Data on Wednesday showed a broad-based rise in U.S. consumer prices last month at the fastest annual pace since 1990, calling into question the Fed’s contention that price pressures will be “transitory” and fuelling speculation that policymakers would lift interest rates sooner than previously thought. 

Markets now price a first rate hike by July and another by December. 

“We still think market pricing has room to firm further, especially in 2023, which can further support USD,” Commonwealth Bank of Australia strategist Kimberley Mundy wrote in a client note. 

Full coverage: REUTERS 

Asian shares advance as inflation worries fade to background 

Asian share prices advanced on Friday as a shock from a surprisingly strong U.S. inflation reading ebbed, with investors now hopeful that the worst price hikes could be soon over. 

MSCI’s broadest index of Asia-Pacific shares outside Japan (.MIAPJ0000PUS) rose 0.7% to reach its highest level in two weeks while Japan’s Nikkei (.N225) gained 1.1%, helped by brisk earnings. 

U.S. stock futures were up about 0.3% after a mixed session on Thursday when the S&P 500 (.SPX) ended 0.06% higher while tech-heavy Nasdaq (.IXIC) rose 0.52%. 

The world’s stock prices posted their biggest fall in over a month on Wednesday following a surprisingly strong reading on U.S. inflation. 

The U.S. consumer price index rose 6.2% year-on-year in October, the strongest advance since November 1990.  

“Inflation is obviously a risk to watch. But stock prices will face a major crash only if the Federal Reserve turns out to be completely wrong in its assessment and is forced to raise interest rates rapidly. That’s not where we are now,” said Norihiro Fujito, chief investment strategist at Mitsubishi UFJ Morgan Stanley Securities. 

While the inflation data suggested that the current wave of price spikes due to chronic worldwide supply constraints could have more staying power than many had hoped, many investors still think inflationary pressure will eventually ease, rather than strengthen.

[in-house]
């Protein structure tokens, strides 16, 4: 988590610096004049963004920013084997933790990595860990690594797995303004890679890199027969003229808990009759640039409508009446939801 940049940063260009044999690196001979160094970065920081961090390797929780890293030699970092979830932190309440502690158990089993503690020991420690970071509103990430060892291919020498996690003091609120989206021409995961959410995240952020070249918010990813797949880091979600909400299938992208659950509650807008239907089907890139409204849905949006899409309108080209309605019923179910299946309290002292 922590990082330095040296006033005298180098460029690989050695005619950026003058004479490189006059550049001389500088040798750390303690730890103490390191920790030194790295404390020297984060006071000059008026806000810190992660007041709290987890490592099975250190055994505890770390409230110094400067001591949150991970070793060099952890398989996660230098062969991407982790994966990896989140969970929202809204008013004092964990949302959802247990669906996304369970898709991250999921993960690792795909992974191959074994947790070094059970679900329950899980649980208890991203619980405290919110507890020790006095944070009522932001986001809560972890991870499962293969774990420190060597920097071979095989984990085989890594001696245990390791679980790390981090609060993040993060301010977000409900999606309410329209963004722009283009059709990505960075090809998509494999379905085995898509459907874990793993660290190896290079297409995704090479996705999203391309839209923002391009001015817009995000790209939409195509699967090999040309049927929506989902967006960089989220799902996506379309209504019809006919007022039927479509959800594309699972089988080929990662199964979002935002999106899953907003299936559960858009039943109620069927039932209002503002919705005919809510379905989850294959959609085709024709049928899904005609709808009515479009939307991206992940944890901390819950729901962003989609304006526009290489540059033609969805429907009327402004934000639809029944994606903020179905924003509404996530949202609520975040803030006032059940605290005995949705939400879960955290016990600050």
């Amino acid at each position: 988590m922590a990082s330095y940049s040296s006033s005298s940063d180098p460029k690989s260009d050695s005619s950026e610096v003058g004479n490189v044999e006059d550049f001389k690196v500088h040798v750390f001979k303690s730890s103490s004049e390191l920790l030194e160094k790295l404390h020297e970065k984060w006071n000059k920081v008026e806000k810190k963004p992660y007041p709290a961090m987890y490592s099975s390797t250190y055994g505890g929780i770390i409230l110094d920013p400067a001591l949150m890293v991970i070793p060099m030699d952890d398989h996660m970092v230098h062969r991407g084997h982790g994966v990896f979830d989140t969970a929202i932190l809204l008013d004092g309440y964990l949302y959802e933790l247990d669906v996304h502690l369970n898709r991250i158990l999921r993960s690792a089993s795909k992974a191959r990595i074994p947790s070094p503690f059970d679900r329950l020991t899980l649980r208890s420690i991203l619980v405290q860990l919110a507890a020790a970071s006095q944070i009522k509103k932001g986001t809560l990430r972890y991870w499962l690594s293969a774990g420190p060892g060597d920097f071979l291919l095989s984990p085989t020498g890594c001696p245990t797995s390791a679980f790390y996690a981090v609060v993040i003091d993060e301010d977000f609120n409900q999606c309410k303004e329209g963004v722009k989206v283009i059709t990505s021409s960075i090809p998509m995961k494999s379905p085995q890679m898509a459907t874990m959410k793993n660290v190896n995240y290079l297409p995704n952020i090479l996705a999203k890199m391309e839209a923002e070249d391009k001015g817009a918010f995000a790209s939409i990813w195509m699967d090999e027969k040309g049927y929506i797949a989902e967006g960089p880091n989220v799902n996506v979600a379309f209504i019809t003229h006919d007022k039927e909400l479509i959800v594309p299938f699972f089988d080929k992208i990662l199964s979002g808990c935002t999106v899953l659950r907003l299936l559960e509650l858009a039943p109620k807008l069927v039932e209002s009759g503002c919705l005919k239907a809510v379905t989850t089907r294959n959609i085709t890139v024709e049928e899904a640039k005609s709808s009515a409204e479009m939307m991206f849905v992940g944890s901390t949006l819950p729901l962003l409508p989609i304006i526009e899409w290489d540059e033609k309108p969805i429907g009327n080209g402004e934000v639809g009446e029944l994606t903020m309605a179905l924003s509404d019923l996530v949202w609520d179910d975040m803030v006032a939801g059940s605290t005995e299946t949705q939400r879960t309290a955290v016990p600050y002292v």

Full coverage: REUTERS 

Oil falls on higher dollar in volatile week 
FILE PHOTO: A pump jack operates in front of a drilling rig at sunset in an oil field in Midland, Texas U.S. August 22, 2018. REUTERS/Nick Oxford

Oil prices drifted lower on Friday, wiping out gains from the previous session, as the dollar continued to rise on bets the U.S. central bank will bring forward plans to raise rates to tame inflation. 

U.S. West Texas Intermediate (WTI) crude futures fell 26 cents, or 0.3%, to $81.33 a barrel at 0128 GMT, reversing Thursday’s 25 cent gain. 

Brent crude futures fell 25 cents, or 0.3%, to $82.62 a barrel, erasing Thursday’s gain. 

Both contracts were poised to end the week roughly unchanged after sharp moves up and down, driven by a soaring dollar and speculation on whether the Biden administration might release oil from the U.S. Strategic Petroleum Reserve to cool prices. 

“The market is in a finely balanced situation,” said Westpac senior economist Justin Smirk. 

While the market is tightly supplied, he said the bigger issue is the change in the demand dynamic, as the market moves away from a strong recovery driven by a revival in demand for goods – which has stoked energy demand – toward a recovery in demand for services. 

There are positive signs on the demand side, with air travel rapidly picking up, but tighter monetary and fiscal policy and the oncoming northern hemisphere winter will act as a dampener. 

Full coverage: REUTERS